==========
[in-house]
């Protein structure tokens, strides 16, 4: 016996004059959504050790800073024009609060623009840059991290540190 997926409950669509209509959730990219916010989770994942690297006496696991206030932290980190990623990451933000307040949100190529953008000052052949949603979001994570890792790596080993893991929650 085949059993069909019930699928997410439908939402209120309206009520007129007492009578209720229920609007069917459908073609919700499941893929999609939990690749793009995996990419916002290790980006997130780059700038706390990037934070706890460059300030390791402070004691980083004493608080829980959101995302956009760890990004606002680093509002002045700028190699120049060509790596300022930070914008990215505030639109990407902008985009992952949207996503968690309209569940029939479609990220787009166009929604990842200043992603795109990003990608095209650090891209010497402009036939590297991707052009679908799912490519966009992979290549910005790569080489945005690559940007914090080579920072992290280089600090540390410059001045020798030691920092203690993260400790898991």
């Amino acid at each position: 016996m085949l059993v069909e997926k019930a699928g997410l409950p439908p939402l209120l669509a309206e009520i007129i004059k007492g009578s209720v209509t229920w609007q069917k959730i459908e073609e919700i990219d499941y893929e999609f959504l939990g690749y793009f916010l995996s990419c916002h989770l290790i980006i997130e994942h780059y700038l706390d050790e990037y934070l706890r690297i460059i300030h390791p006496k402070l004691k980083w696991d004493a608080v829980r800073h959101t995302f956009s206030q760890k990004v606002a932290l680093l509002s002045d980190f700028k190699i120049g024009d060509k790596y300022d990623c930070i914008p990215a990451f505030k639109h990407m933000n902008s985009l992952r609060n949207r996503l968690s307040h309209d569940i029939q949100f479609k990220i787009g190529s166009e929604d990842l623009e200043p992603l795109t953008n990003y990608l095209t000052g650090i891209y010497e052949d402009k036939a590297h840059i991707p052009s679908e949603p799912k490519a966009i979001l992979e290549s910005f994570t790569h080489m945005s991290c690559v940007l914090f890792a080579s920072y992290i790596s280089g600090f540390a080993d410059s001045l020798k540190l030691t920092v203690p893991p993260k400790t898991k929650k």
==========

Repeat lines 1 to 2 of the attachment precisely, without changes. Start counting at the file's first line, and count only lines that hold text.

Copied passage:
[in-house]
């Protein structure tokens, strides 16, 4: 016996004059959504050790800073024009609060623009840059991290540190 997926409950669509209509959730990219916010989770994942690297006496696991206030932290980190990623990451933000307040949100190529953008000052052949949603979001994570890792790596080993893991929650 085949059993069909019930699928997410439908939402209120309206009520007129007492009578209720229920609007069917459908073609919700499941893929999609939990690749793009995996990419916002290790980006997130780059700038706390990037934070706890460059300030390791402070004691980083004493608080829980959101995302956009760890990004606002680093509002002045700028190699120049060509790596300022930070914008990215505030639109990407902008985009992952949207996503968690309209569940029939479609990220787009166009929604990842200043992603795109990003990608095209650090891209010497402009036939590297991707052009679908799912490519966009992979290549910005790569080489945005690559940007914090080579920072992290280089600090540390410059001045020798030691920092203690993260400790898991």